LONDON — For an ordinary politician, heading into midterm elections on an unsavory plume of scandal over cellphone contacts with billionaires and a suspiciously funded apartment makeover might seem like the recipe for a thumping. But Prime Minister Boris Johnson of Britain is not an ordinary politician.
As voters in the country go to the polls on Thursday — with regional and local elections that have been swollen by races postponed from last year because of the pandemic — Mr. Johnson’s Conservative Party stands to make gains against a Labour Party that has struggled to make the ethical accusations against him stick.
Far from humbling a wayward prime minister, the elections could extend a realignment in British politics that began in 2019 when the Conservative Party won a landslide general election victory. That would put the Labour leader, Keir Starmer, on the back foot and ratify Mr. Johnson’s status as a kind of political unicorn.
“No politician in the democratic West can escape the consequences of political gravity forever, but Boris Johnson has shown a greater capacity to do it than most,” said Tony Travers, a professor of politics at the London School of Economics. “People see his behavior as evidence of his authenticity.”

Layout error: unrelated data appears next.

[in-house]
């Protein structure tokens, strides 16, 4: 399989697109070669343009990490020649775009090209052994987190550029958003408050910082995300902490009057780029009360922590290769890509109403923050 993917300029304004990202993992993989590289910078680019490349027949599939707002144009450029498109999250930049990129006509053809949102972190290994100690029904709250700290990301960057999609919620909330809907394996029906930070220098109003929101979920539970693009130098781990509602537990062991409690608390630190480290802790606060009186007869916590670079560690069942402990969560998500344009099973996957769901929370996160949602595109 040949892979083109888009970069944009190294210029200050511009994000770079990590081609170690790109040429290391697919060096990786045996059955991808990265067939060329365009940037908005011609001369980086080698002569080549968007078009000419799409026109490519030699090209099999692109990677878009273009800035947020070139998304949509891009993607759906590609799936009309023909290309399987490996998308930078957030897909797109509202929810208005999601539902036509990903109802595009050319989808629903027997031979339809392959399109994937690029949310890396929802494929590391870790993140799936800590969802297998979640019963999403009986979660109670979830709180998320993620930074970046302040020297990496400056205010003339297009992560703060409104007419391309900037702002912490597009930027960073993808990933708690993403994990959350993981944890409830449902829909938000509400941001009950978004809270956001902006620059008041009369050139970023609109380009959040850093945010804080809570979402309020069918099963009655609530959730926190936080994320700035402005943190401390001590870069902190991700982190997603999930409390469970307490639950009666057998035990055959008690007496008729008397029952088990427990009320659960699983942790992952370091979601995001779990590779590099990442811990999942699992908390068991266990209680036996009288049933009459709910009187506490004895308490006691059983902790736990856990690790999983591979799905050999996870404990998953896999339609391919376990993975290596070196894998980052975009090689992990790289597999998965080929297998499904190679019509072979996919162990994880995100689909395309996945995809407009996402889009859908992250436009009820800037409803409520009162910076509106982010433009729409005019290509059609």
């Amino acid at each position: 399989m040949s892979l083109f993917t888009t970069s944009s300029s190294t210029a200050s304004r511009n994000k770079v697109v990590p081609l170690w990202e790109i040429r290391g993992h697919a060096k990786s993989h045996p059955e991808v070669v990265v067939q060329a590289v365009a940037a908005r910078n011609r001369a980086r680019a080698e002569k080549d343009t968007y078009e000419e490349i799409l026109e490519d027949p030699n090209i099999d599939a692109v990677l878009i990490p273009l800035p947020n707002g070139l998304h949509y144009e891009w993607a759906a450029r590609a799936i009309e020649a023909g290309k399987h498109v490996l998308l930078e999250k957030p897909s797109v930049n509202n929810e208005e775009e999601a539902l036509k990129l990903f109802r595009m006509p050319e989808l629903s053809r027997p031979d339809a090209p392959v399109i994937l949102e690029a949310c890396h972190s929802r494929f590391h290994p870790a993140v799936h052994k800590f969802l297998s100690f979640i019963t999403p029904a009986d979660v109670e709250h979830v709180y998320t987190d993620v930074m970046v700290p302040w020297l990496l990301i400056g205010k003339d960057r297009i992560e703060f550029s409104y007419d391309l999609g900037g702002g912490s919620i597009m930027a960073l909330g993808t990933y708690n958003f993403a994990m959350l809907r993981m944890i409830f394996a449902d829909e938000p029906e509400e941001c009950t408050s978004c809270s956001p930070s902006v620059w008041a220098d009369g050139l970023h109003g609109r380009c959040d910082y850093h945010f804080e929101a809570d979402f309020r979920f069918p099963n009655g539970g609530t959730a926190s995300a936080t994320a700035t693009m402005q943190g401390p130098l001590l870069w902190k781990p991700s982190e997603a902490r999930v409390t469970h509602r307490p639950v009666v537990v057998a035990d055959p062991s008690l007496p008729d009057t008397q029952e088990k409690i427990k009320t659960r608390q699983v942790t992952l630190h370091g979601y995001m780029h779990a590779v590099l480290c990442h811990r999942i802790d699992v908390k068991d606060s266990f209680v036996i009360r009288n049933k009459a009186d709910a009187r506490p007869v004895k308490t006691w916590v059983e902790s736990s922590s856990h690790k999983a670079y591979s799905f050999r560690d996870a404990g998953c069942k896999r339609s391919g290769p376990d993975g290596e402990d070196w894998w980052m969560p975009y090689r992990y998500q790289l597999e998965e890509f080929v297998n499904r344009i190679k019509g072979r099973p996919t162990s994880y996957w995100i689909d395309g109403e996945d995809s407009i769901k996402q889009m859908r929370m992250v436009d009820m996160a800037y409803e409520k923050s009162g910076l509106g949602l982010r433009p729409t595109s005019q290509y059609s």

defeated in 2014.
emphatically behind a new campaign for Scottish independence.
In the English elections, the big prize is Hartlepool, a struggling northern port city and Labour bastion where a new poll suggests that the Conservatives could win a bellwether seat in a parliamentary by-election. The Tories could make further inroads in other Labour cities and towns in the industrial Midlands and North, where they picked off dozens of seats in 2019, running on Mr. Johnson’s promise to “Get Brexit Done.”
The prime minister did get Brexit done, as of last January. Yet while the split with the European Union brought predicted chaos in shipments of British seafood and higher customs fees on European goods, its effects have been eclipsed by the pandemic — a twist that ended up working to the government’s benefit.
Although the pandemic began as a negative story for Mr. Johnson, with a dilatory response to the first wave of infections that left Britain with the highest death toll in Europe, it turned around with the nation’s rapid rollout of vaccines.